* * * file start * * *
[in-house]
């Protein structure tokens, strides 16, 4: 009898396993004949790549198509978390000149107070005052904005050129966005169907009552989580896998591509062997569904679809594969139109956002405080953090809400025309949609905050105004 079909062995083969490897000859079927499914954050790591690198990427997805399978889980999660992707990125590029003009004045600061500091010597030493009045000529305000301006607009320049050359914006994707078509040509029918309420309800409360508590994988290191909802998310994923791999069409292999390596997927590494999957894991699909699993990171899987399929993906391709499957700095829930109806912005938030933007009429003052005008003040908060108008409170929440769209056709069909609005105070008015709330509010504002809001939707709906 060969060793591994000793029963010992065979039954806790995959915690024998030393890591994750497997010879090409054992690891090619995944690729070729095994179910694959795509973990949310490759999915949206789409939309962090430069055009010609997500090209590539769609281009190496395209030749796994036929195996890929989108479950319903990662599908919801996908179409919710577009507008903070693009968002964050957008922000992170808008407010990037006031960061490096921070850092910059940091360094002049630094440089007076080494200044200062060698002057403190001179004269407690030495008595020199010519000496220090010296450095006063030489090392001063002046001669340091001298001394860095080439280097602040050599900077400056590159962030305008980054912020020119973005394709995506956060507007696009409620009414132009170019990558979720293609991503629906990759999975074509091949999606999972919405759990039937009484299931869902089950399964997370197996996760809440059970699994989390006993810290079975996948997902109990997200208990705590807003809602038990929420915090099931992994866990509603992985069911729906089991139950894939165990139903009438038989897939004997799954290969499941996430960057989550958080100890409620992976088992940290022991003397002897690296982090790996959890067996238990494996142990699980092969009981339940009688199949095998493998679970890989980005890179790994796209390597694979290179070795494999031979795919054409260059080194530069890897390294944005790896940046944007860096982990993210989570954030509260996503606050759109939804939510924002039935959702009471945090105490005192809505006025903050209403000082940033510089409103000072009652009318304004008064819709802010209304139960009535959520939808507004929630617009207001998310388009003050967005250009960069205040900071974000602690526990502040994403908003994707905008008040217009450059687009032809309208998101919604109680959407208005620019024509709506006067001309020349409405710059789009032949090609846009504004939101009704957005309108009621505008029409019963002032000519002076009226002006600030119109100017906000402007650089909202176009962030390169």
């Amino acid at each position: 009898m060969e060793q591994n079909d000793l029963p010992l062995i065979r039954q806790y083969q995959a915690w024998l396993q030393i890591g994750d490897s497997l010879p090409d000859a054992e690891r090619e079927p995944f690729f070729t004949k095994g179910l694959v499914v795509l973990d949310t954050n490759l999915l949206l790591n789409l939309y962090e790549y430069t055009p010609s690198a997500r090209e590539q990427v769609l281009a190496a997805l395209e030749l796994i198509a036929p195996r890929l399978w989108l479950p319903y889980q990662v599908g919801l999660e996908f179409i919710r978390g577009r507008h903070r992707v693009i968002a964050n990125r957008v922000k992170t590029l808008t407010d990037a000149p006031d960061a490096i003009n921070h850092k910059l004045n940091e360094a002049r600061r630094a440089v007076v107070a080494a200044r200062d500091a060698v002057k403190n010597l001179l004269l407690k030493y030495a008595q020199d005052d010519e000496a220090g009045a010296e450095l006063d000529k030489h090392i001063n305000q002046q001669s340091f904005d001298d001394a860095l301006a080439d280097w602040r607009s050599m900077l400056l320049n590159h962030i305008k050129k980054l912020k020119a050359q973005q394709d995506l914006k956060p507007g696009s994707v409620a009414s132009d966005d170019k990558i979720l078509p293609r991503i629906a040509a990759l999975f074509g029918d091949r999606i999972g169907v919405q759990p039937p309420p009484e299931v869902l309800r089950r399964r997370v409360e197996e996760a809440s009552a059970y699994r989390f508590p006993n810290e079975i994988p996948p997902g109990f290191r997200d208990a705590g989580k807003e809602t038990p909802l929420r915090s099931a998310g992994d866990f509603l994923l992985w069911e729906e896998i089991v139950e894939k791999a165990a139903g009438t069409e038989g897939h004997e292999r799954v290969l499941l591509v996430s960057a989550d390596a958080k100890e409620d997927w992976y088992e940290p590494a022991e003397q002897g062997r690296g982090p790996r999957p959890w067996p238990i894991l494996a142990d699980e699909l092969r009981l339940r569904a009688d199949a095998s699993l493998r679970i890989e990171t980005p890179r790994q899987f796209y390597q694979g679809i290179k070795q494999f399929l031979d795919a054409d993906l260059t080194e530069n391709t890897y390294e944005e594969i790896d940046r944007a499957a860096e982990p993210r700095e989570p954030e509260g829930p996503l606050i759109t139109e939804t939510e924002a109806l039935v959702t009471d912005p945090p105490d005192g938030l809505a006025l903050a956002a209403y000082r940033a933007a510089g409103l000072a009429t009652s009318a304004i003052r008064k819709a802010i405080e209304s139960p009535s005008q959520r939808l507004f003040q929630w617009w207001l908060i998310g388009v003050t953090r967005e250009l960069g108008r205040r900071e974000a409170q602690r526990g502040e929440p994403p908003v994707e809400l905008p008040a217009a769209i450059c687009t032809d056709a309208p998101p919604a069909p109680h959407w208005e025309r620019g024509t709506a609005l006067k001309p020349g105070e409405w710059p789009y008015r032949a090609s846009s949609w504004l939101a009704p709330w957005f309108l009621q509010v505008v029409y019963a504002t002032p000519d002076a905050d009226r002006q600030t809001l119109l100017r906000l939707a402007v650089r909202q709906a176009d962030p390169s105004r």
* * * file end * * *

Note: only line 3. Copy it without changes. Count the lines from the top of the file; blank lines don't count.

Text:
């Amino acid at each position: 009898m060969e060793q591994n079909d000793l029963p010992l062995i065979r039954q806790y083969q995959a915690w024998l396993q030393i890591g994750d490897s497997l010879p090409d000859a054992e690891r090619e079927p995944f690729f070729t004949k095994g179910l694959v499914v795509l973990d949310t954050n490759l999915l949206l790591n789409l939309y962090e790549y430069t055009p010609s690198a997500r090209e590539q990427v769609l281009a190496a997805l395209e030749l796994i198509a036929p195996r890929l399978w989108l479950p319903y889980q990662v599908g919801l999660e996908f179409i919710r978390g577009r507008h903070r992707v693009i968002a964050n990125r957008v922000k992170t590029l808008t407010d990037a000149p006031d960061a490096i003009n921070h850092k910059l004045n940091e360094a002049r600061r630094a440089v007076v107070a080494a200044r200062d500091a060698v002057k403190n010597l001179l004269l407690k030493y030495a008595q020199d005052d010519e000496a220090g009045a010296e450095l006063d000529k030489h090392i001063n305000q002046q001669s340091f904005d001298d001394a860095l301006a080439d280097w602040r607009s050599m900077l400056l320049n590159h962030i305008k050129k980054l912020k020119a050359q973005q394709d995506l914006k956060p507007g696009s994707v409620a009414s132009d966005d170019k990558i979720l078509p293609r991503i629906a040509a990759l999975f074509g029918d091949r999606i999972g169907v919405q759990p039937p309420p009484e299931v869902l309800r089950r399964r997370v409360e197996e996760a809440s009552a059970y699994r989390f508590p006993n810290e079975i994988p996948p997902g109990f290191r997200d208990a705590g989580k807003e809602t038990p909802l929420r915090s099931a998310g992994d866990f509603l994923l992985w069911e729906e896998i089991v139950e894939k791999a165990a139903g009438t069409e038989g897939h004997e292999r799954v290969l499941l591509v996430s960057a989550d390596a958080k100890e409620d997927w992976y088992e940290p590494a022991e003397q002897g062997r690296g982090p790996r999957p959890w067996p238990i894991l494996a142990d699980e699909l092969r009981l339940r569904a009688d199949a095998s699993l493998r679970i890989e990171t980005p890179r790994q899987f796209y390597q694979g679809i290179k070795q494999f399929l031979d795919a054409d993906l260059t080194e530069n391709t890897y390294e944005e594969i790896d940046r944007a499957a860096e982990p993210r700095e989570p954030e509260g829930p996503l606050i759109t139109e939804t939510e924002a109806l039935v959702t009471d912005p945090p105490d005192g938030l809505a006025l903050a956002a209403y000082r940033a933007a510089g409103l000072a009429t009652s009318a304004i003052r008064k819709a802010i405080e209304s139960p009535s005008q959520r939808l507004f003040q929630w617009w207001l908060i998310g388009v003050t953090r967005e250009l960069g108008r205040r900071e974000a409170q602690r526990g502040e929440p994403p908003v994707e809400l905008p008040a217009a769209i450059c687009t032809d056709a309208p998101p919604a069909p109680h959407w208005e025309r620019g024509t709506a609005l006067k001309p020349g105070e409405w710059p789009y008015r032949a090609s846009s949609w504004l939101a009704p709330w957005f309108l009621q509010v505008v029409y019963a504002t002032p000519d002076a905050d009226r002006q600030t809001l119109l100017r906000l939707a402007v650089r909202q709906a176009d962030p390169s105004r």